The apparatus according to the invention comprises means for inputting into a computer-accessible storage medium variable information comprising other than (in addition to) a client identification and decision information. The input means used for a particular application will vary depending upon the format in which the information is available. Examples would include a keyboard, a disk drive, a tape drive, a hard drive, a modem, an optical scanner, a bar code reader, a pointing device such as a mouse or track ball, a network link, etc. Client information, financial product information, decision information, ancillary information, etc. may be provided on a data tape, compact disk, diskette, or similar storage medium, in which case the input means correspondingly would comprise a tape drive, a compact disk reader, a disk drive, and so on. Some records may be available on non-resident databases, as noted. This is increasingly the case as online networks such as the Internet gain widespread use and acceptance. In such instances, the information may be received via modem 20.
 The input means of the preferred embodiment may include any one or any combination of keyboard 16, pointing device 18, modem 20, tape drive 22, bar code reader 24, an optical scanner, mass storage device 30 (e.g., hard drive or diskette drive), and equivalent input devices. With reference to FIG. 1, for example, information may be directly entered using keyboard 16. In some instances, bulk information may be available, for example, comprising lists of client records, in which case the input devices more suitable for transfer of bulk files would be used. Diskette drive 30, for example, as would come as standard equipment with the types of processors noted above, may be used.
 The input means preferably is adapted for inputting such data and information both individually and automatically in bulk. Automatic or bulk input would be done essentially or entirely without human intervention. This is particularly desirable when inputting client information, which ideally would be capable of being inputted as client records without human intervention between input of the respective client records.
 The decision information may take a number of forms, as noted above. The means for inputting the decision information therefore may assume different forms, such as those identified above and their equivalents. Preferably, the decision information will comprise one or more computer programs which include database query commands to query or filter the client information, financial product information, etc. according to desired conditions or criteria. The preferred input means for this task accordingly would comprise keyboard 16 and/or tracking and pointing device 18, operated in conjunction with the associated device-related software and software drivers.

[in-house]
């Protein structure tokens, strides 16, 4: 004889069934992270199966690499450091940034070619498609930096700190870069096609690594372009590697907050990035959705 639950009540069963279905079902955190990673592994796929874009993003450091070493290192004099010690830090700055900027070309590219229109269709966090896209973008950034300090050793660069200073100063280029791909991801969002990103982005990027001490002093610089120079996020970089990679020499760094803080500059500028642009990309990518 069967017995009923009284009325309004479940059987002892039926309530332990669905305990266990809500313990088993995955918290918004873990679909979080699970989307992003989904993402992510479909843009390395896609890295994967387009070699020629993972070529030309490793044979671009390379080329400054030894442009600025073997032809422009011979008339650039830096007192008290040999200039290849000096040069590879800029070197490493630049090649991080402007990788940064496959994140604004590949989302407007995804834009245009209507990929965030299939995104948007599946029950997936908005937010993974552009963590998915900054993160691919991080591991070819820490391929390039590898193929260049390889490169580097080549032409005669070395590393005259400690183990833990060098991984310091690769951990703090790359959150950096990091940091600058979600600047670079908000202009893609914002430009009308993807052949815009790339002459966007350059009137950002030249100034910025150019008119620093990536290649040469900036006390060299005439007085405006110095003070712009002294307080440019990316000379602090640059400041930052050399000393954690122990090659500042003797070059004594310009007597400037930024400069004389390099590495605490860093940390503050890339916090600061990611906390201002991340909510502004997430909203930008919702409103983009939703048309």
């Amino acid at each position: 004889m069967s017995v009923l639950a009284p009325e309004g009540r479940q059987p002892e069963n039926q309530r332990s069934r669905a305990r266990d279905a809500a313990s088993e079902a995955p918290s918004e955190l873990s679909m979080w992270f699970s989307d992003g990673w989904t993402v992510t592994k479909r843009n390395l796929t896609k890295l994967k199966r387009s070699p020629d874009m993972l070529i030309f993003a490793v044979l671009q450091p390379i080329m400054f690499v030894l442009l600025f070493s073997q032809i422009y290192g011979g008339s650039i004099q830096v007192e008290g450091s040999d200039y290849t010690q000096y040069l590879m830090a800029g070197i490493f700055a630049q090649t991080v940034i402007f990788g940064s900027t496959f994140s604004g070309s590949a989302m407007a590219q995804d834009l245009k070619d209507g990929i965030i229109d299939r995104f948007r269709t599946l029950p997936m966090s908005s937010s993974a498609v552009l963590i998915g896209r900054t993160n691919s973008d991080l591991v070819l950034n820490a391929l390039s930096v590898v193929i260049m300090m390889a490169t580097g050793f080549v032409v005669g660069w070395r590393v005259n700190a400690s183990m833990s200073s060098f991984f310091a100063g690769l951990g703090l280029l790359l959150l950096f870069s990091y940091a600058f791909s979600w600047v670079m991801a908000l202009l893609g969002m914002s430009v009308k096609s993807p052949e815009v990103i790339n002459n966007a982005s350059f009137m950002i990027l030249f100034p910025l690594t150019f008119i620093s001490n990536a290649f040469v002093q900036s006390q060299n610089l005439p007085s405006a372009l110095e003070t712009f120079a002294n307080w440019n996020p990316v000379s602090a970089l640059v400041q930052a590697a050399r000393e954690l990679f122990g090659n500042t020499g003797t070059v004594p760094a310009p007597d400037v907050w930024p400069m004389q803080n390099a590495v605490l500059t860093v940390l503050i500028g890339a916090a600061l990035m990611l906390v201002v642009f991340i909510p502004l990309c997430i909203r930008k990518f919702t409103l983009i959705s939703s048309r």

The input means is operatively coupled to a computer-accessible storage medium so that the storage medium receives and stores the information as it is inputted. The storage medium according to the preferred embodiment may comprise RAM 28, mass storage device 30, other memory within CPU 26, tape drive 22, and any combination of these. The storage medium according to this aspect of the invention may comprise any storage device or medium capable of storing the inputted information and storing it for subsequent retrieval and transmission ultimately to CPU 26. The storage medium need not be directly connected to or directly in communication with CPU 26, provided it is capable of transferring the information to CPU 26 upon the appropriate command.
 The inputting of data and information in the preferred embodiment is carried out as part of the data input module as depicted in FIG. 2. This module forms part of and interacts with the inputting means to receive the inputted client information, financial product information, and possibly ancillary information and text, and to store the information in an appropriate storage medium, such as mass storage device 30 or RAM 28.
 The data input module performs tasks related to inputting information into the system. An example of the organization and task flow of the data input module is shown in FIG. 5. As noted above, data may be entered manually or automatically. For example, information may be entered using scanning technologies. Bar codes may be used on advertisements, information cards and other documentation. Scanners such as those commercially available for use with processor 12 may be used to read the bar coded information. Similarly, an optical scanner may be used to scan an entire page or document, and standard image processing software may be used to read information from the scanned client information from the scanned input. The invention is not, however, limited to these input modes, and others may be used. For example, as voice recognition technology develops, there very well may be the ability to input client information merely by voicing that information into a voice recognition device, which would translate the voice information into digital client data.